In the Garden of Death

Posted in Audio by - July 11, 2018
In the Garden of Death

Released July 2018
SOME SPOILERS FOLLOW

For a character that was introduced with amnesia and who has been defined so heavily and by necessity through his non-televised stories, it’s quite surprising just how often the Eighth Doctor has been the victim of amnesia through his many travels. While Guy Adams precariously flirts with that premise to open ‘In the Garden of Death,’ the prison camp holding the most dangerous man in the universe where no inmate has any memory of his or her past presents a unique angle on this familiar trope that offers an insightful character study on three fronts.

Presenting a story where the audience knows more than the leads is always a tricky proposition, especially with the Doctor, Bliss, and the Twelve all confined and so unable to progress the overarching plot while they try to piece together who they are and what they have done to end up here, but the morality and self-exploration that Adams imbues into the very fabric of the script more than overcomes this potential issue. Tellingly, with the Doctor held in isolation, he pointedly states that he has no reason to believe that he doesn’t deserve this fate; he realises that it’s quite easy to picture himself as a hero who has been wrongly imprisoned and tormented, but it’s just as plausible that his past rightfully dictated his present, especially since he seems to retain a surprising knowledge about prisons and interrogations. The Doctor often has to confront the morality of his decisions and actions, but actually having him trapped with only himself and brief interludes from Bliss whom he cannot remember to think about his own makeup in very broad strokes is a bold decision that pays off quite well by highlighting a slightly different aspect of Paul McGann’s broad range.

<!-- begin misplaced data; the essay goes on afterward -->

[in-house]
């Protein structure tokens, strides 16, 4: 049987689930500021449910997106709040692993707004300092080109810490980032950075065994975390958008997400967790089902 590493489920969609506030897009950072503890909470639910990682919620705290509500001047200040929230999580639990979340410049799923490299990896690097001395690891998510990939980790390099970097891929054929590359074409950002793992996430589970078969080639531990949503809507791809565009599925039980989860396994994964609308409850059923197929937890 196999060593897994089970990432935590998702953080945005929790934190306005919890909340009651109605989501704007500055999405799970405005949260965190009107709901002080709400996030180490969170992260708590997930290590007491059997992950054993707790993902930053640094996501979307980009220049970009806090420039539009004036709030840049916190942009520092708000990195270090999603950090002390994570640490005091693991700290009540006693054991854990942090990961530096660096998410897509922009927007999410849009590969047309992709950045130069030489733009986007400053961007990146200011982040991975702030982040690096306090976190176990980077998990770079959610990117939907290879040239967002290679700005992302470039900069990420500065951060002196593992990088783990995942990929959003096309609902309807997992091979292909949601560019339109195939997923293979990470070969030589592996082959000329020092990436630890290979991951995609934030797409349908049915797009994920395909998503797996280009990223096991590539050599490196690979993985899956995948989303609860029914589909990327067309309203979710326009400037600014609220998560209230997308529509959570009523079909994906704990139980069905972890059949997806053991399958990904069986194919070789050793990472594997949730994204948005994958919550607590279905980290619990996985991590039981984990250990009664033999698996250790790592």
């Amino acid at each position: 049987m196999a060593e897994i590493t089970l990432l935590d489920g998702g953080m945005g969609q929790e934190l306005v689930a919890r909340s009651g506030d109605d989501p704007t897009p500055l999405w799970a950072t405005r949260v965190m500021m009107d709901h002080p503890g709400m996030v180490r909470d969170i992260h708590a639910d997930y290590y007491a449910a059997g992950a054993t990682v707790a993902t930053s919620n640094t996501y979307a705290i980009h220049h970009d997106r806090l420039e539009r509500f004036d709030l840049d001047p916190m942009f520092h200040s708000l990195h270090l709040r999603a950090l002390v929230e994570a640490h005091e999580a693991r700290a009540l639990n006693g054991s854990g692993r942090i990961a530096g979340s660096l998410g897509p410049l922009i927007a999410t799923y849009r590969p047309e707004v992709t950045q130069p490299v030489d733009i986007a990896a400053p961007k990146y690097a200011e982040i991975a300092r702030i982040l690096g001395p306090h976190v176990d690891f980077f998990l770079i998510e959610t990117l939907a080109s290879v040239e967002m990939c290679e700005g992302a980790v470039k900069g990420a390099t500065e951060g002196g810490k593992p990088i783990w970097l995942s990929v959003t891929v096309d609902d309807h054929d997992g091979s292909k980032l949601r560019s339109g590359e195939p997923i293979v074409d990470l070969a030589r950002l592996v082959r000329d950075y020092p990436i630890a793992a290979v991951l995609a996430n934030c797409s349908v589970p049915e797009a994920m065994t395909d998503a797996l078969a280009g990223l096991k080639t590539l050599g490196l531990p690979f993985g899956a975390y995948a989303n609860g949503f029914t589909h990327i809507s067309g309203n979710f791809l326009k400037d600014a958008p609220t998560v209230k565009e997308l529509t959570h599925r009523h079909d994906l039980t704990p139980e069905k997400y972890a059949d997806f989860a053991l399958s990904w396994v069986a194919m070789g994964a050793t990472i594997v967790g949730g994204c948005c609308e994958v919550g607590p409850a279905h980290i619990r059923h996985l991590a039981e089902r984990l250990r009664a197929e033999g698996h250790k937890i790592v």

When Bliss comes to realise that she at least remembers their captors when she sees them and confirms that the others do as well, the Twelve rightfully asks if that means that their memory dampeners are turned off during interrogation or if the very sight of their captors temporarily sparks their memories. Yet as Bliss tries to find out who she is by piecing together the facts that she must come from a different culture due to words she uses and that she likes to deconstruct everyone and everything she sees to analyse and find out the truth, the Twelve without her own memories instinctively looks for weaknesses in their surroundings that could help her at the very least to escape. Discovering that their every move is being watched, her furtive actions become ever more dangerous, and the re-emergence of her previous incarnations whom she likewise does not remember or understand how to cope with presents a fascinating path for this latest incarnation who until now has seemingly been a model reformed citizen except in the direst of circumstances. Although the outcome of her eventual chosen course of action is almost inevitable given that only one new supporting character is introduced, Julia McKenzie gives a wonderful performance as a tortured figure that highlights the very best of the Twelve’s potential as a figure for good and the very worst of the influences of the past that she will never be able to escape and that always threaten to overtake her without her neural dampener active.

The resolution is quite rushed once the transmat network comes back online, but that’s ultimately a small quibble in a tale that so expertly highlights the three leads in this unique environment with no memories and no chance at crafting a weapon. While the overall plot of the Time War does not necessarily progress from the Doctor’s perspective, ‘In the Garden of Death’ is a most welcome respite from the more bombastic dangers of the Time Lords and Daleks that still leaves the Doctor wondering if he may yet become the most dangerous man in the universe and that hints at a dark secret deep within the Twelve’s mind that must be brought forth.

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